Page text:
Stress from wind exposure is most dangerous in freezing weather as sub-branches and buds can die when not protected from cold dry winds. Conversely sustained winds in hot dry times will desiccate leaves. Keeping trees in places where they will have protection from heavy wind is always advisable and in extreme conditions crucial.

Water, light, and air… are all basic to keeping trees alive. When these elements are in appropriate measure for the trees needs, the result is great health and resistance to disease. Imbalance in any of these things will distress the tree, and when let go too long, often it can take years to bring a tree back to health again – if at all.

There are times when stressors are both intentional and useful…

As mentioned earlier delaying the re-potting of a tree causes leaves and sub-branches to get smaller with progressive growth cycles. This is very beneficial to producing a refined image in a tree.

Root pruning itself is a stressor… though it often leads to vigorous health, its timing is critical and the amount of pruning to be done is very dependent on a thorough knowledge of the tree’s species, general health, and its history. Constant root pruning can kill a tree, because removing roots is the removal of energy reserves which is stored in those roots… doing it out of its time can kill a tree… some trees need to be root worked in stages, which can be done by taking out wedge sections of the trees roots rather than going through all the roots all at once. Some trees don’t flinch no matter what you do to their roots. Know your tree species before doing anything radical.

Hard pruning the foliage and branches of a tree species which is known to back-bud on old wood will stimulate the production of new buds and let you introduce taper into the structure of your tree. Timing is very important in this activity… to do this to a great percentage of the tree at the wrong time, can kill or seriously damage the health of your tree. With certain species like hinoki it is virtually impossible to stimulate back budding on old wood – so never remove all foliage from a branch. Be sure to know your species characteristics before hard pruning a tree.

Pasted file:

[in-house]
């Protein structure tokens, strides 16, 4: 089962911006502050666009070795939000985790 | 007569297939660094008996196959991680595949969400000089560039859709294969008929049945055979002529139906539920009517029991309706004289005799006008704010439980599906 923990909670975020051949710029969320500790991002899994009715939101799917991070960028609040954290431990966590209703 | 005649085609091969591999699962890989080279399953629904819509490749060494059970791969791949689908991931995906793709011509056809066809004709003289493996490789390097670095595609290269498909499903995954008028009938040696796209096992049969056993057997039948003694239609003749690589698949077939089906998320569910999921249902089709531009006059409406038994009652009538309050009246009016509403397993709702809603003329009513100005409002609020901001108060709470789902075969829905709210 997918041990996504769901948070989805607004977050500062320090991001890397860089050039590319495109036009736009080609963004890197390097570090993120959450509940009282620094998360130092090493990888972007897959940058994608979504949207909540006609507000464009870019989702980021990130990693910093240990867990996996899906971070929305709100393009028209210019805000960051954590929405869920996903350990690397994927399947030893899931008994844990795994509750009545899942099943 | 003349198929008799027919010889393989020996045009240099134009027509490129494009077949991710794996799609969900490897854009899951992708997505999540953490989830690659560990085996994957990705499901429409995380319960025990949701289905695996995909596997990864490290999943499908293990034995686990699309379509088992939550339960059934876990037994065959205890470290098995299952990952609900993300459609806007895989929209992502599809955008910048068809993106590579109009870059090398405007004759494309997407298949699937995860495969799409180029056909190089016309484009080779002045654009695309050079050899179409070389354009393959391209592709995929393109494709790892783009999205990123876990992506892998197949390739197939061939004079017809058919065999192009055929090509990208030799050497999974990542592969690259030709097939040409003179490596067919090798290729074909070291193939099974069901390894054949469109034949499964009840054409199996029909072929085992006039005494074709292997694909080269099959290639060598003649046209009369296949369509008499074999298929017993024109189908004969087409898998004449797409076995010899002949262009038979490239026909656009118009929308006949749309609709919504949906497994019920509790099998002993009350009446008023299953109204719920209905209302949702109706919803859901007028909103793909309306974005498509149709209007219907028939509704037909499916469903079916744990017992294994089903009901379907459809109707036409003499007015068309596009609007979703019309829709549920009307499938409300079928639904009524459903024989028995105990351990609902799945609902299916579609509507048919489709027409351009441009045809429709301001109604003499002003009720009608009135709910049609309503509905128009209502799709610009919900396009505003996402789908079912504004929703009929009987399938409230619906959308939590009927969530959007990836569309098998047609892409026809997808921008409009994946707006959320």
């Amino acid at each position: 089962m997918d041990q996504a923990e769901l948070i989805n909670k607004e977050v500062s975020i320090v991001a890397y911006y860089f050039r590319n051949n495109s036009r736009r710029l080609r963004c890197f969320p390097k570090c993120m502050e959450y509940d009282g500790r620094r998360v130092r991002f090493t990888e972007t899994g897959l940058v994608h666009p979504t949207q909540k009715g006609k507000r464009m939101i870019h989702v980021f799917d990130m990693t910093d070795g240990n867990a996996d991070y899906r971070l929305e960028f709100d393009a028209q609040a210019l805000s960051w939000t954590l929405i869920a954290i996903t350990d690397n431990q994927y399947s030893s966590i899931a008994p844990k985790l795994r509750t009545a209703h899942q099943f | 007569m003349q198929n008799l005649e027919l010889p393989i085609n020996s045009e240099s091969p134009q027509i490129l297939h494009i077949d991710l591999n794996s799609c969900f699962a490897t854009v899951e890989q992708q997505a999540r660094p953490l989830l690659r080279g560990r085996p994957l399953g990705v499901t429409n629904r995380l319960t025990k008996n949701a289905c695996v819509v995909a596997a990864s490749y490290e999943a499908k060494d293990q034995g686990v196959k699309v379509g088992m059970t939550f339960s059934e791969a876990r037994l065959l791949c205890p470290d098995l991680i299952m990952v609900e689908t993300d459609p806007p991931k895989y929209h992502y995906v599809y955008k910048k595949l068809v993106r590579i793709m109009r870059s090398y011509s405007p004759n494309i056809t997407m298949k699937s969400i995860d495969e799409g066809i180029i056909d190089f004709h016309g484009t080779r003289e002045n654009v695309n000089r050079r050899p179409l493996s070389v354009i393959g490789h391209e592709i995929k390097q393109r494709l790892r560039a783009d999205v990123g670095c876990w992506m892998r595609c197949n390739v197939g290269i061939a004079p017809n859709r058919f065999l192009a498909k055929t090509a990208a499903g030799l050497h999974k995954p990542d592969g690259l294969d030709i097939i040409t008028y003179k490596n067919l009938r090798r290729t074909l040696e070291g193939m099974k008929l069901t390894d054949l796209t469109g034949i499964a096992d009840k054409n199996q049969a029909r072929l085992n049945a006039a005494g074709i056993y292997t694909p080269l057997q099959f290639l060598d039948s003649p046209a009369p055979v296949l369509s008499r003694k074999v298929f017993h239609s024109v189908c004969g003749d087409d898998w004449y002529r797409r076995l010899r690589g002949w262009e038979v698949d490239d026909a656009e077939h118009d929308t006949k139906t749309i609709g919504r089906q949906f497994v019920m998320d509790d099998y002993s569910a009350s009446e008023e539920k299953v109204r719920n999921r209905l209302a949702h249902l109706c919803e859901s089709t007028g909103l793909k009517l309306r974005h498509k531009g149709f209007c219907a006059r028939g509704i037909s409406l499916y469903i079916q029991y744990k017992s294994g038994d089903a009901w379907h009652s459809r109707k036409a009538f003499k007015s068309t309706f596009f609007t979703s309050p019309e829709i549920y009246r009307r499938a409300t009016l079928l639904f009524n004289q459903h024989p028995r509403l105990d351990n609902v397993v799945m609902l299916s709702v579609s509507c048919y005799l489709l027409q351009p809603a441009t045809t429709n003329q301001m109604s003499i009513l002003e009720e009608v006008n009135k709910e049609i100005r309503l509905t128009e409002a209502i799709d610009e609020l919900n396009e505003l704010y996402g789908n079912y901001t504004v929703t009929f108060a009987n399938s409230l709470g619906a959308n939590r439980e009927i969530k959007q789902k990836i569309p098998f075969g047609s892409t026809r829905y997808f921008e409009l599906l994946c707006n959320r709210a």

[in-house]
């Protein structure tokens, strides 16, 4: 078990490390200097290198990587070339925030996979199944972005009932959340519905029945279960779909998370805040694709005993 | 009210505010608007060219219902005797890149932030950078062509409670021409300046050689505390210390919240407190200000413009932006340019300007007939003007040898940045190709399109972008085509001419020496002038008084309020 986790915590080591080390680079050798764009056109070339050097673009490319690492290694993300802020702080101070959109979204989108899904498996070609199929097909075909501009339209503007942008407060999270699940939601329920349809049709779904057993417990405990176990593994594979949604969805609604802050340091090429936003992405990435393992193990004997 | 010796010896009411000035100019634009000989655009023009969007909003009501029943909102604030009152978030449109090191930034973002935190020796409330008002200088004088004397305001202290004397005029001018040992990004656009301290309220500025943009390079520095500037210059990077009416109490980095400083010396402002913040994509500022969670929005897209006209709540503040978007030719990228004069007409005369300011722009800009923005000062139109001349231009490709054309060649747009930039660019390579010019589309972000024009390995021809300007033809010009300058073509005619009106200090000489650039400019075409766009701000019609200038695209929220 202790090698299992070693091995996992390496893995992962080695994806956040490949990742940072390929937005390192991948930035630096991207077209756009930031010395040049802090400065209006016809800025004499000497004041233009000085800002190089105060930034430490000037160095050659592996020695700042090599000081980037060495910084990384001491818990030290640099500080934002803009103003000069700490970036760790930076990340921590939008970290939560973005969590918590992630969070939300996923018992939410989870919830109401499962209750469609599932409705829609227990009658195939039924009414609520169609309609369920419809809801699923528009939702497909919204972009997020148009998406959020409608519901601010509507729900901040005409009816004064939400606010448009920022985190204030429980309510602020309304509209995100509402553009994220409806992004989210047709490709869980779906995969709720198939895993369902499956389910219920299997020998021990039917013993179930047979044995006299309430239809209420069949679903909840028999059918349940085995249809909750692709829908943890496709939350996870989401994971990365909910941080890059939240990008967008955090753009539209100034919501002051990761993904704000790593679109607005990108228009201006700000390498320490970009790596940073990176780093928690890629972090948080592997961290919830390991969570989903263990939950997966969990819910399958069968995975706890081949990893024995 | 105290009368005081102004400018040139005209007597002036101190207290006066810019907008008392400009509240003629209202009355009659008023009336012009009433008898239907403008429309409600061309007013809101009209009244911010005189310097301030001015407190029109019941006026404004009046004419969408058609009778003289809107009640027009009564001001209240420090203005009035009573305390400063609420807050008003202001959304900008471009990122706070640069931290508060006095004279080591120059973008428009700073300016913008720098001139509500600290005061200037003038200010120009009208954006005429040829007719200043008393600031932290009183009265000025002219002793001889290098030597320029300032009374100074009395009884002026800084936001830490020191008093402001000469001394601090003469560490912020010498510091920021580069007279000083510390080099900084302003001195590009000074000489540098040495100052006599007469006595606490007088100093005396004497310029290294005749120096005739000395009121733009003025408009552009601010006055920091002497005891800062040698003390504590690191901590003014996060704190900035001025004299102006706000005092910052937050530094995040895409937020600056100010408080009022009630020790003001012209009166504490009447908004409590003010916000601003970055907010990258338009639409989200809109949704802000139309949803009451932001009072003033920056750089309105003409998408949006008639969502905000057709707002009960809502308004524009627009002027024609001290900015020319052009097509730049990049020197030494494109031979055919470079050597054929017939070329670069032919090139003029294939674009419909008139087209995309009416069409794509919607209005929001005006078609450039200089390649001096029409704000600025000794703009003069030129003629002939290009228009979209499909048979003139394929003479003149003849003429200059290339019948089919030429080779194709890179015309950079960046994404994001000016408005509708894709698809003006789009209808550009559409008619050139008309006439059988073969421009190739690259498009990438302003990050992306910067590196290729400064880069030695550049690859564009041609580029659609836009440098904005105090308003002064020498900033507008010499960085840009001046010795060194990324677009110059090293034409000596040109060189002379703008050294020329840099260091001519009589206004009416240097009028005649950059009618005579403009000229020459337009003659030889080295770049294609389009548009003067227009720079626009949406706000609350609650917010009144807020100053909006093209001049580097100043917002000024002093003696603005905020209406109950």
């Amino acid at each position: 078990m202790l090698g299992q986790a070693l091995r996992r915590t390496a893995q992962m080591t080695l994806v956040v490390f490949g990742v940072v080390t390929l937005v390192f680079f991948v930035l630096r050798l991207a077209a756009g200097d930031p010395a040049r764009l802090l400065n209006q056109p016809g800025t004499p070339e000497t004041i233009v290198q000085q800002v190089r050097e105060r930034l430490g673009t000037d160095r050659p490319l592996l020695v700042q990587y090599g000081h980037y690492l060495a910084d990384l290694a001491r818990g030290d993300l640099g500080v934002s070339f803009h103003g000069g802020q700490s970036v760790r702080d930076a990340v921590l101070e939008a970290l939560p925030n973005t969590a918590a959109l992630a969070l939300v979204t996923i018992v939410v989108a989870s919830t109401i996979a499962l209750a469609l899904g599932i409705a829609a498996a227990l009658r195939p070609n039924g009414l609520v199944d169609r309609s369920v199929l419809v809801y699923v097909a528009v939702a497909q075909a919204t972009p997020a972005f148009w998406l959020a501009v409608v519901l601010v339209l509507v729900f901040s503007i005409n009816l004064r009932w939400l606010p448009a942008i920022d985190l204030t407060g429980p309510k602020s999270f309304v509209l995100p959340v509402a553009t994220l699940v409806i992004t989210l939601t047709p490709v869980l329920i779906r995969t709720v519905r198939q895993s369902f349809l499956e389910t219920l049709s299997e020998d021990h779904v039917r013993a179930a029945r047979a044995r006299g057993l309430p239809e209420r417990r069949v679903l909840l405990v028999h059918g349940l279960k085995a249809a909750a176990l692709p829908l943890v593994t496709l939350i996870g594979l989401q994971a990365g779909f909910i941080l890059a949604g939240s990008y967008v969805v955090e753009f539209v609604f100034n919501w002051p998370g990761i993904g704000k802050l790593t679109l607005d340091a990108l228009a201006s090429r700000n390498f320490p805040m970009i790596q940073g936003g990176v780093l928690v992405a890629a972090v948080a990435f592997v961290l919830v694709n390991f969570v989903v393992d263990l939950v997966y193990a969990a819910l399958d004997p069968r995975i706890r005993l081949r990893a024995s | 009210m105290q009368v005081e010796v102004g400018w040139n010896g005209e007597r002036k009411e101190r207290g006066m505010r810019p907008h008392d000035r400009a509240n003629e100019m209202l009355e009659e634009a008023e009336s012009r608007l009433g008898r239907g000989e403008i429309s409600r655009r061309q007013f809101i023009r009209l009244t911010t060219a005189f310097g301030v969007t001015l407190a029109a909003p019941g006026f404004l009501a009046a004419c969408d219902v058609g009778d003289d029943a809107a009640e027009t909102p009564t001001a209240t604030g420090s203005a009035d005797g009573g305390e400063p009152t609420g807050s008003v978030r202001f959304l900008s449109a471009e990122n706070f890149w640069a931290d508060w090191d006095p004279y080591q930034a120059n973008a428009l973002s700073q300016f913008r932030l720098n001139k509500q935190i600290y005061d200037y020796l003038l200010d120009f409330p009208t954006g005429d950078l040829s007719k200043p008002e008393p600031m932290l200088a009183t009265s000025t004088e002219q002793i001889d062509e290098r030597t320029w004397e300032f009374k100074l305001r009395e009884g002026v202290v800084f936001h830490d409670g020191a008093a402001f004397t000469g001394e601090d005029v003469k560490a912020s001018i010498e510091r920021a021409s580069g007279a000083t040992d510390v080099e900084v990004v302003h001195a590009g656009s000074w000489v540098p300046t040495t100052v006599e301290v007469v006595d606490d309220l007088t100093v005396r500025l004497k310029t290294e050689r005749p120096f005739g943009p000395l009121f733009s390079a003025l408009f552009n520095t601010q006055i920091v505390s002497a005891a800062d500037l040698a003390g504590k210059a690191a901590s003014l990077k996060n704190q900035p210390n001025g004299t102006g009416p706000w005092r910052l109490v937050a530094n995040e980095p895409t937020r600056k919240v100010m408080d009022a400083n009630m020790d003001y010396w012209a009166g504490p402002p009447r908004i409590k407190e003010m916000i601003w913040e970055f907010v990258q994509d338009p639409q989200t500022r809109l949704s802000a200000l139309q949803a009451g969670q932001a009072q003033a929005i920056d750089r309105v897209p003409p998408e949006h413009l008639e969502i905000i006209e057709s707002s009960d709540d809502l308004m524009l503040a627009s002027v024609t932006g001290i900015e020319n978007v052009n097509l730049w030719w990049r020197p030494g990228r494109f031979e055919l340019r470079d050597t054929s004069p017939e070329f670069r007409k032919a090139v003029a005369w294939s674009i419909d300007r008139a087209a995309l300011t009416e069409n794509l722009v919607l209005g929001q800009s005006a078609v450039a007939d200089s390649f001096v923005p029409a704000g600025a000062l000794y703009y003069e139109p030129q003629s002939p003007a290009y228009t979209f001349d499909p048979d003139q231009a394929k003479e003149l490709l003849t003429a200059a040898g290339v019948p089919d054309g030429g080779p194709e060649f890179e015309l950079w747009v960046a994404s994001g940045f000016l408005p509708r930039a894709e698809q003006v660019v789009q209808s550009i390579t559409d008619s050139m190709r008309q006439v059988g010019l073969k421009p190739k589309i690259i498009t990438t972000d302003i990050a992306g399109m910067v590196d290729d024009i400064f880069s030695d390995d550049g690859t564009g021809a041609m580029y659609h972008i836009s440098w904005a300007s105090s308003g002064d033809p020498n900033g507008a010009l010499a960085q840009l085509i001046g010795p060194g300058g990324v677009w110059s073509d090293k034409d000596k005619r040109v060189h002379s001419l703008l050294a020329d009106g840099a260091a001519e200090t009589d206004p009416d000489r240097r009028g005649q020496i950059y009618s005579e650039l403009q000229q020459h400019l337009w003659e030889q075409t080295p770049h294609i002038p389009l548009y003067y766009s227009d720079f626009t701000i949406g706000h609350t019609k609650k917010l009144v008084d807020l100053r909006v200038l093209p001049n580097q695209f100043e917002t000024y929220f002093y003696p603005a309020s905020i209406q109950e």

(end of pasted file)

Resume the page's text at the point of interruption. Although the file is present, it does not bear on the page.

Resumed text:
Limiting food and water to control growth is not an uncommon practice among those who are attuned to the needs of the tree they are doing this too. In fact, certain species cannot be induced to heavy flowering unless they have a “drought period”. As always, the health of the tree is a critical factor in ever deciding to limit the tree in this way.

Wiring and bending branches are all injury causing actions. It is the activity of moving branches… slipping the cambium away from the sapwood to be able to move the branch significantly that causes minor damage which then heals and stiffens the branch into the new position. Not being attentive to your wiring in the season wood is added to your tree can cause damage in the way of wire scars as the tree swells around the wire. Wire is a temporary means to a temporary end (all trees need wiring work repeatedly throughout their existence). So don’t get too wrapped up in what kind of wire to use as long as it’s effective and you know how to work with it. Aluminum is great because it’s easily applied and removed, and can even be reused in some cases. Copper is great for fine work and trees which you want to be able to show formally. Copper also has great strength in a smaller gauge but is harder to handle and is more difficult to apply and remove.

Creating deadwood and scars are stressors which should not be performed on weak trees… as each wound will take energy from the tree to heal the wound. In fact… no intentional stressors should be performed on trees which are not in optimal health.


(Sierra Juniper with Shimpaku Juniper foliage grafted on. Original grafts by Roy Nagatoshi, with design and development by Dan Robinson.)

Collecting trees from their natural growing environment can be a great stressor. It can take years of patience to get to the point of being to work on a spectacular collected specimen. Some trees are easily freed from natural pockets in stone with nearly all roots in tact… but for the most part, only time will tell if the tree will survive the collection process, which is why preparing the tree for collection in the ground is an important step to take if it is possible. It is not unknown for it to have taken an entire decade to prepare for collection a single magnificent tree. The patience exercised ensured the greatest chance of success for the artist’s efforts. Do not be surprised for it to take 3 years or more to safely say a tree is ready for work post collection.

(Ponderosa Pine. Daniel is getting ready to debark the lower length of the trunk on this collected tree. This is being done so that eventually the tree can be brought down to a size which can be put into a pot. For the moment, it lives on a large stone.)


(In the next segment we wrap this up and hopefully can engage in some conversations about some of these ideas.)